A great many fans of the series consider the last chapter non-canonical. Like SW:III, it doesn't matter if the author actually wrote it, it sucks and doesn't belong there.
posted by pla at 3:22 AM on November 29, 2010


Regardless, The Magicians by Lev Grossman is a really good satire of both Harry Potter, and the entire children's fantasy literature genre.

This.
posted by acb at 4:08 AM on November 29, 2010


Anyone who considers something written by the author non-canonical is probably unfamiliar with the meaning of the word. While I'd agree that a lot of the loose ends were tied up a little too neatly in that epilogue, it was written by J.K. Rowling and is hence the very definition of Harry Potter canon.

And I think the greater point (that Harry's 'Chosen One' status does not lead him to become Ruler of the Wizards and the 'Good King' version of Voldemort, and hence the whole idea of a 'Chosen One' is not an implicit approval of monarchism) stands despite the howls of uberfans determined that Harry would end up married to Cho Chang or whatever.

Not that will stop a million fanfic rewrites.

Honestly, sometimes I think Americans take the idea of our monarchy and the effect it's had on British culture waaaay more seriously than we do. We're not all compulsive forelock tugging feudalists y'know.
posted by Happy Dave at 4:10 AM on November 29, 2010 [1 favorite]


Happy Dave: Spoken like a man who hasn't actually read the books - you're aware, I take it, that the books end with Harry Potter taking a civil service job in the wizarding world equivalent of Scotland Yard, rather than ascending to High Wizarding Poo-Bah?

Joe Beese was talking about Lord of the Rings ending with Aragorn becoming king, and that in Harry Potter that doesn't happen.

philippy: Not exactly.

But let's not get into the whole Tolkien-was-a-whatever debate here as well.


Yes let's not, but I'll just make the point that we could argue fate vs. chance in LotR until we're blue in the face because both readings are plausible (though my own view is that, the quoted passage aside, Tolkien goes out of his way to establish that Frodo ends up with the ring by chance and while I'm at it, Gandalf is frequently wrong, in fact, very often, so often that the first volume might as well be called "Gandalf Fucks Things Up").

Happy Dave: Honestly, sometimes I think Americans take the idea of our monarchy and the effect it's had on British culture waaaay more seriously than we do. We're not all compulsive forelock tugging feudalists y'know.

In any other time I would agree completely, but that sentiment has been undermined somewhat by how y'all have lost your collective shit over Prince William getting married to Kate Middleton.
posted by Kattullus at 5:17 AM on November 29, 2010 [1 favorite]


Kattullus: "

Joe Beese was talking about Lord of the Rings ending with Aragorn becoming king, and that in Harry Potter that doesn't happen.

Ah, fair enough, my misreading.


In any other time I would agree completely, but that sentiment has been undermined somewhat by how y'all have lost your collective shit over Prince William getting married to Kate Middleton."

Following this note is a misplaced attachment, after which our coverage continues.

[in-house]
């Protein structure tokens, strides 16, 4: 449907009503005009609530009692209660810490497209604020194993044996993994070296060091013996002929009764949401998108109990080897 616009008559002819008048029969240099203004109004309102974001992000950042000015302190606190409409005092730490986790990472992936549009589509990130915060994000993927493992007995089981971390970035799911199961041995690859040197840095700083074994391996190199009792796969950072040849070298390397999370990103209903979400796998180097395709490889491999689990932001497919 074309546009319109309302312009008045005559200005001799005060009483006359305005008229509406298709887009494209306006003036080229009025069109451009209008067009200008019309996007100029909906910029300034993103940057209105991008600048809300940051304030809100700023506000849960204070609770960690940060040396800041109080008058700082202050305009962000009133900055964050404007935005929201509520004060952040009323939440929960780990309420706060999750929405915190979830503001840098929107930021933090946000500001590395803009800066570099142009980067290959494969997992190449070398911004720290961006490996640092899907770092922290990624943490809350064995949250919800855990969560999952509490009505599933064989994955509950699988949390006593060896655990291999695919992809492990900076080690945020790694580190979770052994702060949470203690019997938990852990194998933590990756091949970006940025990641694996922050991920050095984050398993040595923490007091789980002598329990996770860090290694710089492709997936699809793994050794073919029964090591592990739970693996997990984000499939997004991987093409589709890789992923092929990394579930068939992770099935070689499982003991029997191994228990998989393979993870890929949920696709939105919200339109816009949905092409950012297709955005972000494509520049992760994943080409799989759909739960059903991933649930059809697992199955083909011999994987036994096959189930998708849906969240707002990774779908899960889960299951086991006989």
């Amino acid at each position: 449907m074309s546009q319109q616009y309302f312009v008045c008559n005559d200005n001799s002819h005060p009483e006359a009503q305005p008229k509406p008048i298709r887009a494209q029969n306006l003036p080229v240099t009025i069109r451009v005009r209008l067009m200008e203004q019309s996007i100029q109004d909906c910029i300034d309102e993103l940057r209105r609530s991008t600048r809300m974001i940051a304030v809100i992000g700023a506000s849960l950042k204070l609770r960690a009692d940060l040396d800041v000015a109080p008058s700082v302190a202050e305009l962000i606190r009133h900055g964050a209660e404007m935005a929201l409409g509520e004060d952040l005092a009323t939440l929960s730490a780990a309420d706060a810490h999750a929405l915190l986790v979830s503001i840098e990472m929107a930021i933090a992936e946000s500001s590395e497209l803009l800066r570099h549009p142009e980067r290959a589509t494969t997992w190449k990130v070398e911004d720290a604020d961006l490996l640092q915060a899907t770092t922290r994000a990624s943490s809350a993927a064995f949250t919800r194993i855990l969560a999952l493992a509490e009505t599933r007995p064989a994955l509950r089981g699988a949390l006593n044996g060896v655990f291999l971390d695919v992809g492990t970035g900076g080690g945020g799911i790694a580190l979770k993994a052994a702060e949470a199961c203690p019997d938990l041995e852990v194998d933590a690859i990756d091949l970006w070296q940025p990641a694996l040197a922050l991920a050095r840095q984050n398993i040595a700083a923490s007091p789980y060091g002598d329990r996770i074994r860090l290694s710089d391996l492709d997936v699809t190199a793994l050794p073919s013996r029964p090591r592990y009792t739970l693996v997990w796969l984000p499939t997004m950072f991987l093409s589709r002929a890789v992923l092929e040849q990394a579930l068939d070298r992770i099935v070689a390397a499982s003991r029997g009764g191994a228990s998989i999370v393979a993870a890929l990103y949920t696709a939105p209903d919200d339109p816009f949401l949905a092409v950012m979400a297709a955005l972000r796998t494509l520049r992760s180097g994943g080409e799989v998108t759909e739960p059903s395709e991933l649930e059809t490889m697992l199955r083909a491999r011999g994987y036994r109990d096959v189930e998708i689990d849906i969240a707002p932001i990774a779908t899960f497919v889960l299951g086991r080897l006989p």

I suspect you're conflating the British media and the relatively small minority of people who buy the Express every time they put Diana on the cover with the other 58 million of us.
posted by Happy Dave at 5:38 AM on November 29, 2010


Anyone who considers something written by the author non-canonical is probably unfamiliar with the meaning of the word.

Nope. It's possible for a book or film series that is much beloved by its fans to be better and more thoroughly understood by its fans than it is by its creator. In which case, it's possible for the author to create a non-canonical chapter or scene or whatever by being mistaken about something to do with the franchise. In addition to creating things that are non-canonical by intent, such as the Halloween episodes of the Simpsons, or the What-If Machine / Finglonger eps of Futurama.

At the extreme, Lucas says Greedo shot first, but this is non-canonical and incorrect. I imagine a fan who was more interested could tell you why Lucas's "canon" that people are strong with the Force because they're infested with tiny bugs is also not merely stupid but actually non-canonically stupid.
posted by ROU_Xenophobe at 7:18 AM on November 29, 2010


Canon implies that it's from an authorized source and thus the author (or someone he has placed with his authority) determines what is canon or not. You can say that you didn't like the last couple pages of Deathly Hallows, but you're in no position to determine what is canon or not. Ignore it if you wish, but do not insist that you have more authority than the author as far as legitimacy.

(Wow, between "authority", "authorized", and "author", I think I'm overusing the root.)
posted by Lord Chancellor at 7:30 AM on November 29, 2010


ROU_Xenophobe: "Nope. It's possible for a book or film series that is much beloved by its fans to be better and more thoroughly understood by its fans than it is by its creator. In which case, it's possible for the author to create a non-canonical chapter or scene or whatever by being mistaken about something to do with the franchise. In addition to creating things that are non-canonical by intent, such as the Halloween episodes of the Simpsons, or the What-If Machine / Finglonger eps of Futurama."

Wuh? I get what you're saying about non-canonical by intent (i.e. Treehouse of Horror), but fans having a better and more thorough understanding than a series creator is, well, it's impossible, given that they only have access to the output of the author, whereas the author has their own brain, reams of notes, backstory and other ephemera that will never see the light of day.